“Money will always define your net worth but don’t ever let it control your self worth” Roger Lee
Self-esteem is a fragile state of mind. Despite it being an internal feeling, it can be very much influenced by external factors, the people in our lives, our socio-economic status and where we believe we fit in the world. Money is a very natural influence given its measurability and as a result, is an external factor many of us hitch our self-esteem to. A very risky link from a mental health perspective.
Zero net worth means zero self-worth?
If money is the scale we measure our self-esteem on, what happens when that scale says we are underweight cash or worse overweight debt?
We feel we have failed, we aren’t good enough, are incompetent or whatever other labels we want to pin on ourselves.
The result? Low self-esteem and a one way ticket to feeling hopeless and trapped.
Money as the goal
Congruently if we choose to chase money and wealth to build our self-esteem, we might end up abandoning our values, passions and authenticity in our drive for wealth, settling into jobs or careers that don’t bring us joy and excitement.
Ironically losing that less-than-ideal position or client can cause the unstable house of cards of our self esteem to crash along with the confidence that perceived status gave us.
Comparisonitis – the state of measuring your self-esteem against what others have
If we measure our self-esteem against what we earn, the status symbols we have and our financial situation against our perceptions of what others have and where they are in their wealth journey, we are always going to come up short. Odds are high that there will be someone who we perceive as more successful and better at playing the wealth game.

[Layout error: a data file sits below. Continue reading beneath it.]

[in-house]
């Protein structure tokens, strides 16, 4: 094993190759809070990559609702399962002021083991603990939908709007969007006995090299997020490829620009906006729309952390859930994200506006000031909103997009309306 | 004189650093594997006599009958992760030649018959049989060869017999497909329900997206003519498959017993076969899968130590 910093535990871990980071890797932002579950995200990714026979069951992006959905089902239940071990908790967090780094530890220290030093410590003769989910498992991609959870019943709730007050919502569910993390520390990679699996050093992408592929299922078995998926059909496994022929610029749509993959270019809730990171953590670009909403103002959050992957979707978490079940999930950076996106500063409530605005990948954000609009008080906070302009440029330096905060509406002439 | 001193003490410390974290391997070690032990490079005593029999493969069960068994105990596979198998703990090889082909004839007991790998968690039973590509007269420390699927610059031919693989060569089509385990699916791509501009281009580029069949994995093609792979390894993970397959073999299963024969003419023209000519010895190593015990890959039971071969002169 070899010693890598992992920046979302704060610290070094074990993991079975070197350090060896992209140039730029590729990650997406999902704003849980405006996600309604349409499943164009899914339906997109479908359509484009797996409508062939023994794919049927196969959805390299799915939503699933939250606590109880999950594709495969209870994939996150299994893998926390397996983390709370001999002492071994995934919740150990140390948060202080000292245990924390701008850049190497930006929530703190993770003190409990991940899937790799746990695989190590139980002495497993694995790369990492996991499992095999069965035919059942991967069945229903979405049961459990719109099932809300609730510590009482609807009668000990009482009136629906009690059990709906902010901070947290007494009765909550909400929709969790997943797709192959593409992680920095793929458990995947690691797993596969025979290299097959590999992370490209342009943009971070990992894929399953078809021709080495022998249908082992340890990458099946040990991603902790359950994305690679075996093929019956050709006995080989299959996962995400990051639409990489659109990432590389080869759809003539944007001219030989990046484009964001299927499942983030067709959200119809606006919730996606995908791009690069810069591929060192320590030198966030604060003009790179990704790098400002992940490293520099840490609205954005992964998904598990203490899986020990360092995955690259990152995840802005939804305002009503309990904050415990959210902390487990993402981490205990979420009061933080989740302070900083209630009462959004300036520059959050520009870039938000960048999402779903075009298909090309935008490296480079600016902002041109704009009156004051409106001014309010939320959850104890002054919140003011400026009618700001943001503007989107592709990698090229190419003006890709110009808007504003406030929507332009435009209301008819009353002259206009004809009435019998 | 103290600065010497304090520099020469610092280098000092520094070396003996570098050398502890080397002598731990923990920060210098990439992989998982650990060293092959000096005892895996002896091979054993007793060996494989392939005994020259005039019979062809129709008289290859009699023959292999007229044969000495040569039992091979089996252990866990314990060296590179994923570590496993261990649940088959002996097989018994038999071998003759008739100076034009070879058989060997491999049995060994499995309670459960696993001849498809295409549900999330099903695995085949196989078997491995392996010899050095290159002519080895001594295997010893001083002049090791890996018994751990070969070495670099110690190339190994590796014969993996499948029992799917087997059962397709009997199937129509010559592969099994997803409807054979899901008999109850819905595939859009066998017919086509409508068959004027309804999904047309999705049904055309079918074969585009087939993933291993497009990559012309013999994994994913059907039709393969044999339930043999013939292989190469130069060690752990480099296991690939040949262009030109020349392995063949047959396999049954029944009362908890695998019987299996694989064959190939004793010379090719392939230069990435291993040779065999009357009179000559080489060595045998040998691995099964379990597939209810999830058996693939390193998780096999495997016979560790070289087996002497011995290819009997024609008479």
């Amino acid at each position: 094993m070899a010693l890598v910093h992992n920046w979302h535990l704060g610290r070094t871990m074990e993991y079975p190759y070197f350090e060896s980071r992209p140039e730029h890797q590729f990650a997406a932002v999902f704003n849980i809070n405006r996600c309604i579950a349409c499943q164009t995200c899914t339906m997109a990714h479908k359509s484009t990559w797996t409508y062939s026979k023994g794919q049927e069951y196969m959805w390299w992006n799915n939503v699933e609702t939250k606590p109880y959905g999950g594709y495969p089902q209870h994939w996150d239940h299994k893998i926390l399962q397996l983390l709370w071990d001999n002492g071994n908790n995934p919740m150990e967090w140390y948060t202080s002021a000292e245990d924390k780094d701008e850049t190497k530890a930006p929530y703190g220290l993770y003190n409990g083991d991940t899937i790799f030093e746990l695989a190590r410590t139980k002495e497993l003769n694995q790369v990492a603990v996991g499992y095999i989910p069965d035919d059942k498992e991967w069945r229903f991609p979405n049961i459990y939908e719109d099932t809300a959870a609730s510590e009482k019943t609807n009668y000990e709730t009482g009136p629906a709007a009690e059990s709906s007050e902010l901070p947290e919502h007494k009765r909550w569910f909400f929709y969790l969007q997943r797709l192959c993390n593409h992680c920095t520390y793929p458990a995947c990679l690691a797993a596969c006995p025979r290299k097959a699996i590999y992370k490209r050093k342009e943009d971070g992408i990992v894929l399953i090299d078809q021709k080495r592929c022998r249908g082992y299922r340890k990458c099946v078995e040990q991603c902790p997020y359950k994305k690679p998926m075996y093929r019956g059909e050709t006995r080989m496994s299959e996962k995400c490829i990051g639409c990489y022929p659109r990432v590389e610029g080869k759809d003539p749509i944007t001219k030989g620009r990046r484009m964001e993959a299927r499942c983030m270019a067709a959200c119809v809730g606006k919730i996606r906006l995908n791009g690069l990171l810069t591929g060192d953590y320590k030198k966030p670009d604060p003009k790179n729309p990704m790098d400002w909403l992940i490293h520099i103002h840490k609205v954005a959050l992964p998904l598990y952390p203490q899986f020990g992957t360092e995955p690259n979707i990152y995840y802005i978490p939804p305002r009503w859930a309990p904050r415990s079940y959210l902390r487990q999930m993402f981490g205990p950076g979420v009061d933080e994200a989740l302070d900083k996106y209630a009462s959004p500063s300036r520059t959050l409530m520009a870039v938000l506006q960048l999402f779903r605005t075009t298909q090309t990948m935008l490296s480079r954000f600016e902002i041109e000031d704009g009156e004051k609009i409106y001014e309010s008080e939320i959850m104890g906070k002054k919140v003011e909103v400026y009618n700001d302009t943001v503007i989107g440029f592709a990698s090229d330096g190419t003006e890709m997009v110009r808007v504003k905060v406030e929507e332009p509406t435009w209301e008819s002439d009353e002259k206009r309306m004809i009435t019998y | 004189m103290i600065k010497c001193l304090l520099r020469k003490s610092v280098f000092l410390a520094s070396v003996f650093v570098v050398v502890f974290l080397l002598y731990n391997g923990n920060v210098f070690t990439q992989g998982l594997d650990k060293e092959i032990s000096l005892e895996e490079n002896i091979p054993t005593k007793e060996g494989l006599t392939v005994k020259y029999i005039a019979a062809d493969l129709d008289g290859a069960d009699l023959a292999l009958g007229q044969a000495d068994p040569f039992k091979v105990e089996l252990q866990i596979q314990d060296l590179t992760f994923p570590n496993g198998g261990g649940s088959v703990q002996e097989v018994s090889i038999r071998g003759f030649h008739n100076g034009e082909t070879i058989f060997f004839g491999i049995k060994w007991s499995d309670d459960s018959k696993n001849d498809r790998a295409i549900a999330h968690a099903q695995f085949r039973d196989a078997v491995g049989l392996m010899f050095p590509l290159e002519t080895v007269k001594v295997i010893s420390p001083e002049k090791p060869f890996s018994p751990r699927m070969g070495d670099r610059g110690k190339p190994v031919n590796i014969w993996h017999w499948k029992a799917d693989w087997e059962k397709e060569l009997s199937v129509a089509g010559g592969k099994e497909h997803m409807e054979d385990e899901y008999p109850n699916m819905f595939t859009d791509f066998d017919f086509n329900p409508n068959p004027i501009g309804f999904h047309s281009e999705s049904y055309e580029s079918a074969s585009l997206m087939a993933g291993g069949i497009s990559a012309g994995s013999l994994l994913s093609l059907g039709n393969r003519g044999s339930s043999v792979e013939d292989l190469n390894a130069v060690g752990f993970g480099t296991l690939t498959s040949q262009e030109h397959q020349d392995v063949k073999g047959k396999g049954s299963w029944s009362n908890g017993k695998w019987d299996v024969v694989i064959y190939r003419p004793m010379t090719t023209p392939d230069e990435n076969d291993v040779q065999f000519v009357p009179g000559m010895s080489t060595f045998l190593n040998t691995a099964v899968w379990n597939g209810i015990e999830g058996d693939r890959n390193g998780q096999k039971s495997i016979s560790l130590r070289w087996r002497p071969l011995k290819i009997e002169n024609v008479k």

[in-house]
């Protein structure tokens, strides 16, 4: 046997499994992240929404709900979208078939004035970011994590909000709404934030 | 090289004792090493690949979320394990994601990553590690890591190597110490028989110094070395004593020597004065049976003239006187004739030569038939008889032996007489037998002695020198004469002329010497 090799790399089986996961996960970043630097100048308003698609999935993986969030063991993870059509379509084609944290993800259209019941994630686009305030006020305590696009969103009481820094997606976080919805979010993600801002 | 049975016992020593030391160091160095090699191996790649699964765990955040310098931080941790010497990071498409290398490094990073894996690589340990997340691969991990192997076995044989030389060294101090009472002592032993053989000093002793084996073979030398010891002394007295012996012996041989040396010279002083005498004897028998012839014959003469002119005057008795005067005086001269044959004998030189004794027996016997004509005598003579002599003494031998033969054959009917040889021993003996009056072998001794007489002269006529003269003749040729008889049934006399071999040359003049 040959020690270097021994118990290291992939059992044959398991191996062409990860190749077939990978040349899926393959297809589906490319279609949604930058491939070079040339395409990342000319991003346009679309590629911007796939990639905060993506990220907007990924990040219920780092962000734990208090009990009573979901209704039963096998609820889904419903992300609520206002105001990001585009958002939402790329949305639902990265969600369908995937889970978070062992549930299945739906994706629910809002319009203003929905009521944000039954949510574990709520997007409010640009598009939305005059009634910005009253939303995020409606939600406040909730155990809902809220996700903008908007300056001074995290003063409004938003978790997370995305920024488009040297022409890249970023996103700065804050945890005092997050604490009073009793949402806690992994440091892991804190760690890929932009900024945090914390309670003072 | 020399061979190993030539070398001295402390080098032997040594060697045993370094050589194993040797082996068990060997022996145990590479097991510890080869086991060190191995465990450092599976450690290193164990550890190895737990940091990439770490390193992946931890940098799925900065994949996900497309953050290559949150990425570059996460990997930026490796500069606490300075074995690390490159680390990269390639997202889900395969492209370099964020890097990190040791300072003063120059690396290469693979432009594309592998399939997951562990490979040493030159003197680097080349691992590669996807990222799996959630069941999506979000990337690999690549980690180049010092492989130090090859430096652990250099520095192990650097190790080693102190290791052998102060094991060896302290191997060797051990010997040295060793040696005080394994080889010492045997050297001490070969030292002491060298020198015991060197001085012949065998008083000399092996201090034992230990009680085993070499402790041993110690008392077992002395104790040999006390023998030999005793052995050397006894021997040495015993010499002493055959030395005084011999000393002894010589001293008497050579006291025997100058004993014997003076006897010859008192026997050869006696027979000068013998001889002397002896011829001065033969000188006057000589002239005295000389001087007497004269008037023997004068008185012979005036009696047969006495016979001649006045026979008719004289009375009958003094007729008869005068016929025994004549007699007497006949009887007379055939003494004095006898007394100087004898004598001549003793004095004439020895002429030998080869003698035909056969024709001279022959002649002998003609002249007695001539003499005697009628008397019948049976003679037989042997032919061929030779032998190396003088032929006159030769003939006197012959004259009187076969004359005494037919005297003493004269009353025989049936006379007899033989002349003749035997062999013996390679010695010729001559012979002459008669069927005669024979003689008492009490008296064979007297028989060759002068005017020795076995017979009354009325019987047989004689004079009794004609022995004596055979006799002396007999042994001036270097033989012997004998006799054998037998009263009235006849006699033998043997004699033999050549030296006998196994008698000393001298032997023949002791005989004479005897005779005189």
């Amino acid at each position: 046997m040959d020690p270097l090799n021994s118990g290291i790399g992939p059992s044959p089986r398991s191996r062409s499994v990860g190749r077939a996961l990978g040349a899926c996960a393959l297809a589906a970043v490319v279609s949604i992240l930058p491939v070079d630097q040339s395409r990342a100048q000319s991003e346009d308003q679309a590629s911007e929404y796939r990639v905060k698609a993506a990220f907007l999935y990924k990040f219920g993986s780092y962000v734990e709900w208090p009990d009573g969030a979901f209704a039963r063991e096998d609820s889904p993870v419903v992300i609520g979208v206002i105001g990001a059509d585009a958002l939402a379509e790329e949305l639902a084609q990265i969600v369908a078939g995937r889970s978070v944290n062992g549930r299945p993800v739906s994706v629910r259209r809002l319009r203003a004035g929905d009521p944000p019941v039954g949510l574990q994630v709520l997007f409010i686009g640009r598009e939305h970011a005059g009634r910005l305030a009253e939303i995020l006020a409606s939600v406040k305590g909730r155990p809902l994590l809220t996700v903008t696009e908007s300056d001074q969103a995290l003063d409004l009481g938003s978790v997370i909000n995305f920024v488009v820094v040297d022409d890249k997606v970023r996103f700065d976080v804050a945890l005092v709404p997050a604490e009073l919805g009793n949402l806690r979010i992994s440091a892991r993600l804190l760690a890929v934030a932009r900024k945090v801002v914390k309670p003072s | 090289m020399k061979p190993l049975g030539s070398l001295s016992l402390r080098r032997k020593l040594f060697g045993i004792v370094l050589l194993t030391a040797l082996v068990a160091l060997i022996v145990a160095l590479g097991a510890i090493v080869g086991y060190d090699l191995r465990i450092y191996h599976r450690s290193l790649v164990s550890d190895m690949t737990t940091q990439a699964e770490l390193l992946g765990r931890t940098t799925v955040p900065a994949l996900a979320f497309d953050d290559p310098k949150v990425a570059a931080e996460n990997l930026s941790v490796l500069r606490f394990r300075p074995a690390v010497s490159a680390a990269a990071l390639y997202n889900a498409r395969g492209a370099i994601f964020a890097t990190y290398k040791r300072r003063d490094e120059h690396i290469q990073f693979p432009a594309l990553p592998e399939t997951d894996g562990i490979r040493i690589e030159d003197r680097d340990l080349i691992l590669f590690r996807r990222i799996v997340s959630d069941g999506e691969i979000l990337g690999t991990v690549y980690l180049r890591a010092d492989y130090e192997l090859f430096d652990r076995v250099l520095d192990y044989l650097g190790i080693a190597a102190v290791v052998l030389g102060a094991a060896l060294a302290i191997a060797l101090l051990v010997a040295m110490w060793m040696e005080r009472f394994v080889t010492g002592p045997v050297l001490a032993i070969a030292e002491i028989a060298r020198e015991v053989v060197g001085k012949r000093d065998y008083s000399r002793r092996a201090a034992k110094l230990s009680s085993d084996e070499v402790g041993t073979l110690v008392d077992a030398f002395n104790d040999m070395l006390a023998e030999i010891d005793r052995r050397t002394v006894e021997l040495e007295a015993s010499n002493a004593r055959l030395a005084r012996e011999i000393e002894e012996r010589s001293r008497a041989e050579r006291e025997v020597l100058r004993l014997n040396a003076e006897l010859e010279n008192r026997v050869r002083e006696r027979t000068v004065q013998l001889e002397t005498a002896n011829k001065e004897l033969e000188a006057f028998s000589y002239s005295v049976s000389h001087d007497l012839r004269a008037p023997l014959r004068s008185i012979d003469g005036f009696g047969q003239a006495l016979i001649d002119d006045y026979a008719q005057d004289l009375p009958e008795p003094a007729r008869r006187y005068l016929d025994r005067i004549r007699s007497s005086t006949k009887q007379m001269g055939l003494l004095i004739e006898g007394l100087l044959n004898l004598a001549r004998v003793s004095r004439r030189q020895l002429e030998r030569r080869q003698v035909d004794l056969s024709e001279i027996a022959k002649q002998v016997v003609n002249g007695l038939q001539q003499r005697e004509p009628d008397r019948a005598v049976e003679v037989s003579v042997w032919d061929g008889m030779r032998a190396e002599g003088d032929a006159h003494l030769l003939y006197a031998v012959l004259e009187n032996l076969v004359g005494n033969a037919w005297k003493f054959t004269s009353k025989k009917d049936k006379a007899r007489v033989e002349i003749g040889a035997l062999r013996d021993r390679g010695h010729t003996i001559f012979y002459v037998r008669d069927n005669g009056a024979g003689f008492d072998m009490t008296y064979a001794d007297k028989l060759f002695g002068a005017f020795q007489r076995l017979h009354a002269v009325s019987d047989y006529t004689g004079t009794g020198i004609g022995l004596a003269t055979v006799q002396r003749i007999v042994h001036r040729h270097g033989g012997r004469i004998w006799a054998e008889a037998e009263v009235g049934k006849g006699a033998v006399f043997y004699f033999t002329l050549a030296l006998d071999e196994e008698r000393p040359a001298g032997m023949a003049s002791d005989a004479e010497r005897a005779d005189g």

In fact, comparison is almost guaranteed to be a losing game because we end up comparing ourselves to our perception of how other’s lives are. The person we are comparing ourselves against doesn’t even exist in reality, they are merely being used as the personification of what we are imagining perfection to be.
And when we base our self-esteem on these unreliable metrics, we place our self-esteem on the rollercoaster of their unpredictability.
How do we get off this very uncomfortable, no-fun ride?
Set our self-worth free from our net-worth
It’s a lazy game to let our self-worth be defined by something so basic.
Our self-worth is much richer and nuanced and built solely on truly knowing and accepting ourselves.
A scary pandora’s box for most of us.
Knowing who we are and letting our inner soul shine in all her uniqueness and glory requires the ultimate courage. It’s so much easier to base ourselves on something we believe is easy to except and doesn’t open us to the risk of rejection.
We have to learn to be brave and recognise and acknowledge what we bring to life just by being ourselves. As we nurture and develop our unique talents and skills, we build our self-esteem.
Recognise its not money that brings happiness
Money can buy us many things, but it absolutely cannot bring us real wealth. Real wealth is having good health, living our lives in a way that’s congruent with our values, knowing and giving love and recognising all of the good things we have in our lives with gratitude.
When we recognise these essentials of wealth we get to live a rich life and ironically attract more of those good things!
Understand that our self-worth determines what we think we deserve in life
When we operate from a place of low self-esteem and lack, our mindset is generally that we don’t deserve wealth, we have adopted the belief that we aren’t worthy of abundance.
This mindset keeps us trapped, too insecure and afraid to grab the opportunities that come our way or to accept challenges that can move us forward. We have literally built a moat of fear that keeps us from the abundance that we could claim.
Until we have built solid self-esteem on a foundation of self-belief we will never feel worthy of money, in fact we will develop unhealthy money habits and take harmful actions that prevent us from having the abundance we seek.
Letting ourselves accept that true, resilient self-worth is our own internal creation and not dependent on anything external sets us free to live a truly wealthy life.